Miracles & Revelation in Redemptive History

There were three primary periods in redemptive history when miracles occurred: the time of Moses and Aaron, representing the law; the time of Elijah and Elisha, representing the prophets; and the days of Jesus and the Apostles, pointing to the establishment of the New Covenant era. The miracles served to authenticate the claims of those who spoke for God as well as Jesus’ Messiahship. Along with healing, the gifts of prophecy, the word of knowledge, and tongues were sign gifts. We’ve also alluded to the fact that they were revelatory gifts. They were given in the first century that God’s New Covenant community might have a revelation by which to live under that covenant, just as Old Covenant Israel had received the Old Covenant revelation to guide their lives in that context. While we’re merely scratching the surface here, 1 Corinthians is instructive, as it not only tells us what purpose the revelatory gifts served, but also the fact that they would cease at some point during the church age.

The Corinthian Church

The Corinthian church had a lot of problems, to say the least. One of those problems concerned those who had revelatory gifts. They were prideful, called themselves “spirituals,” and asserted their gifts were superior than those with ordinary gifts. Paul corrects them by saying that every gift is a manifestation of the Spirit at work in them, for He is the actual gift. He also tells them the Spirit’s work in them in particular ways is all of grace.

Prophecy Ceased

As 1 Corinthians 13 unfolds, Paul says that love of the brethren is more important than the revelatory gifts (vv 1-2). Love will never cease, says Paul, but the revelatory gifts will (vv. 8-10). They will cease when the “perfect” comes. He’s not referring to the second coming of Christ. Keep in mind the context. Paul’s not talking about the coming of Christ. He’s talking about revelation from God, the unveiling of the “mystery.” That’s what he’s referring to in v. 2 when he refers to understanding all mysteries. The word mystery is a technical term in the New Testament that refers to something given in seminal form in the Old Testament, but now fully revealed in the New Testament. So the coming of the perfect is not the second of Christ, but the completion of the New Covenant revelation. The word translated “perfect” refers to the goal, realization, maturity, or completion of something. We have these gifts in part, that is, we receive God’s revelation piecemeal, but when the completed revelation comes, the revelatory gifts will be done away. They will no longer be necessary.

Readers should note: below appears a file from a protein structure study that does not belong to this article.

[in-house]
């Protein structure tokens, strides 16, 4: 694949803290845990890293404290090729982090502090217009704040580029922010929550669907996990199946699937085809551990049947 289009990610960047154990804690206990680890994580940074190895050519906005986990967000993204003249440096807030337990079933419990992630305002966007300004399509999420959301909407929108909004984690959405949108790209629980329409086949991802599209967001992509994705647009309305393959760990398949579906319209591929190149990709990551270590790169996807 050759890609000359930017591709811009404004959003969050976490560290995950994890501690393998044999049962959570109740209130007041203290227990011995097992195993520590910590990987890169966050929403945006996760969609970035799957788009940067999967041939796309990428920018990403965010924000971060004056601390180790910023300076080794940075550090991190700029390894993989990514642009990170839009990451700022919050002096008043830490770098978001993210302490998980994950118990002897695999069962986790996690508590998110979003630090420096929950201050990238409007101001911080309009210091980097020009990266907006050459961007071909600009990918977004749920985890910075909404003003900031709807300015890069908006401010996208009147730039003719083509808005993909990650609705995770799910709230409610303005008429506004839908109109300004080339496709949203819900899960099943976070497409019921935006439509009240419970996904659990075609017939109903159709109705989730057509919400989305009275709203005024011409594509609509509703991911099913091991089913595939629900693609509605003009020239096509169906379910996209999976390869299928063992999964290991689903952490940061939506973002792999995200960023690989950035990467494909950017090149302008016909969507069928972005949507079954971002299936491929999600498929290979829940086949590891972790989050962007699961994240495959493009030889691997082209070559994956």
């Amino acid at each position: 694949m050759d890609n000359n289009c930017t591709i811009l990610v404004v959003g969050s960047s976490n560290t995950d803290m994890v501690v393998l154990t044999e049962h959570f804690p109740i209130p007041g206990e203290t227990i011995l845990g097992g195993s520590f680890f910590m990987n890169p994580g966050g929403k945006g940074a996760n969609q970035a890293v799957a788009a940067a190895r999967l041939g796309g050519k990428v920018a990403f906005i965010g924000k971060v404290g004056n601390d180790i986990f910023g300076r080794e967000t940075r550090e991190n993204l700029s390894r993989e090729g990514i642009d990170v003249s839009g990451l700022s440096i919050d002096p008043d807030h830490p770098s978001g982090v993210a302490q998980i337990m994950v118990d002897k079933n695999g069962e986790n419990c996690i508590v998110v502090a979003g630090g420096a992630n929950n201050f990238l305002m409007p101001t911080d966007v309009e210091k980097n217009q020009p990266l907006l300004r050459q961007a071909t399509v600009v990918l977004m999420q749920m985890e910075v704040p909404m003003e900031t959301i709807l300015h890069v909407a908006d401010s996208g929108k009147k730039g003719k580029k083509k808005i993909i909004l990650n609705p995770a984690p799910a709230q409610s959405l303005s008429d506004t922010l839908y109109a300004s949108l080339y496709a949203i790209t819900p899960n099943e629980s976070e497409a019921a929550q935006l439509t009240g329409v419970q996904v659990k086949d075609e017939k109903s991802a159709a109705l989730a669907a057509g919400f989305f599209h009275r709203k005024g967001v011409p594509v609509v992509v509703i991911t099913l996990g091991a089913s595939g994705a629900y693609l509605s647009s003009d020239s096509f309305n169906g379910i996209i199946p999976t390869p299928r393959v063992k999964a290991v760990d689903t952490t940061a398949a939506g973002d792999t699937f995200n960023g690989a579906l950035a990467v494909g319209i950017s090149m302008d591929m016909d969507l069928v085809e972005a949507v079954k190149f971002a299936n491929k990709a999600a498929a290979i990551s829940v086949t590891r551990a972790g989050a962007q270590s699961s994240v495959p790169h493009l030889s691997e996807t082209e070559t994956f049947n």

Paul gives a couple of illustrations to drive home the point he’s talking about the completed revelation of God. The revelation is brought to maturity, just as a human being is. Having the full picture of God’s word is like seeing someone face to face as opposed to looking at a face in a mirror. The mirrors of Paul’s day were more akin to tarnished silver. Again, Paul is not talking about seeing Jesus face to face. That is to read Jesus into the text. It’s an illustration. Paul is saying that he will know God’s word fully just as you can look at him and know him fully.

Finally, in the very last verse of the chapter, Paul says, in contrast to the revelatory gifts that will vanish away, certain things will remain: namely faith, hope, and love. The contrast here is enlightening. Faith and hope won’t remain once Jesus comes, for those things are not necessary once we see him (Rom. 8:24; Heb. 11:1). But Paul says those things do remain. He means they remain now in the church age until Jesus comes. By way of contrast, the revelatory gifts will cease; they won’t remain until Jesus comes. As we’ve seen, they ceased with the completion of the New Covenant revelation. Hence, those gifts are not in operation today.

No doubt some will want to know how then we encourage one another? We do so with the word that God has already given us.

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I hear more and more talk about the gift of prophecy and how it serves a major function in authentic church life. We’re told that we’ll experience life in the Spirit in a greater way, and the church will more effectively build itself up in love. If that’s true, then that’s what I want. Yet, I wonder if Christians aren’t satisfied with biblical life in the Spirit consisting of heartfelt worship regardless of our emotional state, dealing with sin at the heart level, and engaging in plain ole encouragement of one another, among other things. I wonder if Christians are conditioned to want something more -- to seek the experience. We’re trained that way, especially in America, and we’re taught that way by an increasing number of pastors and pseudo church leaders.